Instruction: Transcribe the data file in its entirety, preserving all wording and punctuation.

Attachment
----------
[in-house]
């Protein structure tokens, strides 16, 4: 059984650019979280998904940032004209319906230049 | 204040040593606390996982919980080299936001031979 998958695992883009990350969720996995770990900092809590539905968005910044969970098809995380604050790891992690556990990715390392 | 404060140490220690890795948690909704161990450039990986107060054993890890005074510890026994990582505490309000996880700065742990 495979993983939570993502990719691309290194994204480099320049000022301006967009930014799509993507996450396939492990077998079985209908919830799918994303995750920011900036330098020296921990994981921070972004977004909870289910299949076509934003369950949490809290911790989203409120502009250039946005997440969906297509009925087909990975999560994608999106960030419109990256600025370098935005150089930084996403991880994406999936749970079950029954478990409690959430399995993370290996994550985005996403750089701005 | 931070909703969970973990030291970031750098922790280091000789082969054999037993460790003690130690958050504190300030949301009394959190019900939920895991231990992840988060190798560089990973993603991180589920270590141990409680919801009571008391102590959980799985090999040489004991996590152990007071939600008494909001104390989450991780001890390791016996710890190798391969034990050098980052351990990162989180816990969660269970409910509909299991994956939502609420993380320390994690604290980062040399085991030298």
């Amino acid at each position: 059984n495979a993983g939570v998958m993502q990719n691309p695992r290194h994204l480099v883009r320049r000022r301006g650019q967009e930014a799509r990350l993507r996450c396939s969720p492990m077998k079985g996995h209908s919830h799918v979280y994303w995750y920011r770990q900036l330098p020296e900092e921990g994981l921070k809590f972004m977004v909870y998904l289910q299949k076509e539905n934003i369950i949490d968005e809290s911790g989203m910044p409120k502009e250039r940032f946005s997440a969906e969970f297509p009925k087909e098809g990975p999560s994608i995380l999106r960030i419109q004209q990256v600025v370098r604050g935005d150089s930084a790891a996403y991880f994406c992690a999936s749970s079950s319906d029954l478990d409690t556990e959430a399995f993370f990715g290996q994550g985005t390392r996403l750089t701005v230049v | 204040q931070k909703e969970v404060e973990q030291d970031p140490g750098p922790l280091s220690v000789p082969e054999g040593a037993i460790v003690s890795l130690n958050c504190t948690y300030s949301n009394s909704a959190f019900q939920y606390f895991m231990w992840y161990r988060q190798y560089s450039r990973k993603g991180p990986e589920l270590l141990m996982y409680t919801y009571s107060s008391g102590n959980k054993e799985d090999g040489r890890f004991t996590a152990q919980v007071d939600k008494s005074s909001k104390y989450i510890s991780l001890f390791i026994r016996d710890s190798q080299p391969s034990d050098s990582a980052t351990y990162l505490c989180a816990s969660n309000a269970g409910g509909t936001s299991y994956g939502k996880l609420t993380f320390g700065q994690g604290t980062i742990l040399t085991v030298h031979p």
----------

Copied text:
[in-house]
């Protein structure tokens, strides 16, 4: 059984650019979280998904940032004209319906230049 | 204040040593606390996982919980080299936001031979 998958695992883009990350969720996995770990900092809590539905968005910044969970098809995380604050790891992690556990990715390392 | 404060140490220690890795948690909704161990450039990986107060054993890890005074510890026994990582505490309000996880700065742990 495979993983939570993502990719691309290194994204480099320049000022301006967009930014799509993507996450396939492990077998079985209908919830799918994303995750920011900036330098020296921990994981921070972004977004909870289910299949076509934003369950949490809290911790989203409120502009250039946005997440969906297509009925087909990975999560994608999106960030419109990256600025370098935005150089930084996403991880994406999936749970079950029954478990409690959430399995993370290996994550985005996403750089701005 | 931070909703969970973990030291970031750098922790280091000789082969054999037993460790003690130690958050504190300030949301009394959190019900939920895991231990992840988060190798560089990973993603991180589920270590141990409680919801009571008391102590959980799985090999040489004991996590152990007071939600008494909001104390989450991780001890390791016996710890190798391969034990050098980052351990990162989180816990969660269970409910509909299991994956939502609420993380320390994690604290980062040399085991030298």
């Amino acid at each position: 059984n495979a993983g939570v998958m993502q990719n691309p695992r290194h994204l480099v883009r320049r000022r301006g650019q967009e930014a799509r990350l993507r996450c396939s969720p492990m077998k079985g996995h209908s919830h799918v979280y994303w995750y920011r770990q900036l330098p020296e900092e921990g994981l921070k809590f972004m977004v909870y998904l289910q299949k076509e539905n934003i369950i949490d968005e809290s911790g989203m910044p409120k502009e250039r940032f946005s997440a969906e969970f297509p009925k087909e098809g990975p999560s994608i995380l999106r960030i419109q004209q990256v600025v370098r604050g935005d150089s930084a790891a996403y991880f994406c992690a999936s749970s079950s319906d029954l478990d409690t556990e959430a399995f993370f990715g290996q994550g985005t390392r996403l750089t701005v230049v | 204040q931070k909703e969970v404060e973990q030291d970031p140490g750098p922790l280091s220690v000789p082969e054999g040593a037993i460790v003690s890795l130690n958050c504190t948690y300030s949301n009394s909704a959190f019900q939920y606390f895991m231990w992840y161990r988060q190798y560089s450039r990973k993603g991180p990986e589920l270590l141990m996982y409680t919801y009571s107060s008391g102590n959980k054993e799985d090999g040489r890890f004991t996590a152990q919980v007071d939600k008494s005074s909001k104390y989450i510890s991780l001890f390791i026994r016996d710890s190798q080299p391969s034990d050098s990582a980052t351990y990162l505490c989180a816990s969660n309000a269970g409910g509909t936001s299991y994956g939502k996880l609420t993380f320390g700065q994690g604290t980062i742990l040399t085991v030298h031979p």